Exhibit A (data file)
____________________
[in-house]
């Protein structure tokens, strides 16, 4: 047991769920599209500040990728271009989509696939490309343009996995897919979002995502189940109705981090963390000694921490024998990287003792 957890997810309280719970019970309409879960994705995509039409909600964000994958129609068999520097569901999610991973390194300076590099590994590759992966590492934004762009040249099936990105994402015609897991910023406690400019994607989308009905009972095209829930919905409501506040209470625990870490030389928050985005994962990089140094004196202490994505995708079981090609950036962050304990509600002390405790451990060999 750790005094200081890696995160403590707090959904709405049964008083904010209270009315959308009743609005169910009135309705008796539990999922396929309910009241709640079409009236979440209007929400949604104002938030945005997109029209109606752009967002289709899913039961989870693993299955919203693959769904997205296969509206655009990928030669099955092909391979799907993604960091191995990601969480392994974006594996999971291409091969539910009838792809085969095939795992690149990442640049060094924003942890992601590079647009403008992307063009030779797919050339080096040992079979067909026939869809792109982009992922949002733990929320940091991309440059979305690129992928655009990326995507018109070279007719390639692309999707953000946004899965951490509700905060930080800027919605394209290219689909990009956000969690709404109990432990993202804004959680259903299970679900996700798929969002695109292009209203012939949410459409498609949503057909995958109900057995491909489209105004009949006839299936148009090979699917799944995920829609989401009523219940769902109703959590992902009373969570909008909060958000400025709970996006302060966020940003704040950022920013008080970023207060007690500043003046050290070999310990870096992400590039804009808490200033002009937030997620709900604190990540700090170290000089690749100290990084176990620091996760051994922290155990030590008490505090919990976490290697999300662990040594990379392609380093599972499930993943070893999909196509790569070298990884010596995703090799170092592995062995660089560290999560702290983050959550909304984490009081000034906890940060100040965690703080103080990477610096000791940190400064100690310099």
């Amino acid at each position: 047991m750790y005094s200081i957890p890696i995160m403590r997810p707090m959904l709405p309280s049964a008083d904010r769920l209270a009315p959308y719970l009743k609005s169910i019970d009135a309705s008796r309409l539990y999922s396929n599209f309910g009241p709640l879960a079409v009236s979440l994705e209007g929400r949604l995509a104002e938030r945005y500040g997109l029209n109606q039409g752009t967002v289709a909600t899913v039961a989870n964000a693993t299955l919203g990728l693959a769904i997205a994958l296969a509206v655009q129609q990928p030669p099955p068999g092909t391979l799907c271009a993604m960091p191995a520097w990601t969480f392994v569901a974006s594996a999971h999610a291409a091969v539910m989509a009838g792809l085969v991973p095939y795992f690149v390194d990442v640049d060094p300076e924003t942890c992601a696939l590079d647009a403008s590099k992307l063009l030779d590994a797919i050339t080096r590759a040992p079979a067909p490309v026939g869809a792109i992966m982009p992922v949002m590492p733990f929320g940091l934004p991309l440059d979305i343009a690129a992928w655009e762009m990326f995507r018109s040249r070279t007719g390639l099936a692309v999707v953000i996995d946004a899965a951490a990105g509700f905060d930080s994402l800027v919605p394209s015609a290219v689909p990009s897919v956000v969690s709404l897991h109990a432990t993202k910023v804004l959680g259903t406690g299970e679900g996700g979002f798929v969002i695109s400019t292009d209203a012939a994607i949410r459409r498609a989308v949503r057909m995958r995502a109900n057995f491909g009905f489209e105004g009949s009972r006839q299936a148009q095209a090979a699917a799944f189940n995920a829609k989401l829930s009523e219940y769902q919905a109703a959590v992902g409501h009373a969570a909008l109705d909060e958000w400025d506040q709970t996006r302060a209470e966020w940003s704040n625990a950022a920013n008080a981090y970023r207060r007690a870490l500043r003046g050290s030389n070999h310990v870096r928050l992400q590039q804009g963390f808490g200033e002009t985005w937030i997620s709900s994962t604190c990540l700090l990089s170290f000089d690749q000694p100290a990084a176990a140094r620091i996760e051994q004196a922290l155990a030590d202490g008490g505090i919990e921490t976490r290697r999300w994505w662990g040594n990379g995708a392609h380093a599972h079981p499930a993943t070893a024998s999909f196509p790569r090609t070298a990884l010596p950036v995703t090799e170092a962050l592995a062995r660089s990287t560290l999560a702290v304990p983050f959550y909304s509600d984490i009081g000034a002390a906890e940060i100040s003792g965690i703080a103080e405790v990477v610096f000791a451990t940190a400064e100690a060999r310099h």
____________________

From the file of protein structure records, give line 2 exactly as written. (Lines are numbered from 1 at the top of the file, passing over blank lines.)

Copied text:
């Protein structure tokens, strides 16, 4: 047991769920599209500040990728271009989509696939490309343009996995897919979002995502189940109705981090963390000694921490024998990287003792 957890997810309280719970019970309409879960994705995509039409909600964000994958129609068999520097569901999610991973390194300076590099590994590759992966590492934004762009040249099936990105994402015609897991910023406690400019994607989308009905009972095209829930919905409501506040209470625990870490030389928050985005994962990089140094004196202490994505995708079981090609950036962050304990509600002390405790451990060999 750790005094200081890696995160403590707090959904709405049964008083904010209270009315959308009743609005169910009135309705008796539990999922396929309910009241709640079409009236979440209007929400949604104002938030945005997109029209109606752009967002289709899913039961989870693993299955919203693959769904997205296969509206655009990928030669099955092909391979799907993604960091191995990601969480392994974006594996999971291409091969539910009838792809085969095939795992690149990442640049060094924003942890992601590079647009403008992307063009030779797919050339080096040992079979067909026939869809792109982009992922949002733990929320940091991309440059979305690129992928655009990326995507018109070279007719390639692309999707953000946004899965951490509700905060930080800027919605394209290219689909990009956000969690709404109990432990993202804004959680259903299970679900996700798929969002695109292009209203012939949410459409498609949503057909995958109900057995491909489209105004009949006839299936148009090979699917799944995920829609989401009523219940769902109703959590992902009373969570909008909060958000400025709970996006302060966020940003704040950022920013008080970023207060007690500043003046050290070999310990870096992400590039804009808490200033002009937030997620709900604190990540700090170290000089690749100290990084176990620091996760051994922290155990030590008490505090919990976490290697999300662990040594990379392609380093599972499930993943070893999909196509790569070298990884010596995703090799170092592995062995660089560290999560702290983050959550909304984490009081000034906890940060100040965690703080103080990477610096000791940190400064100690310099």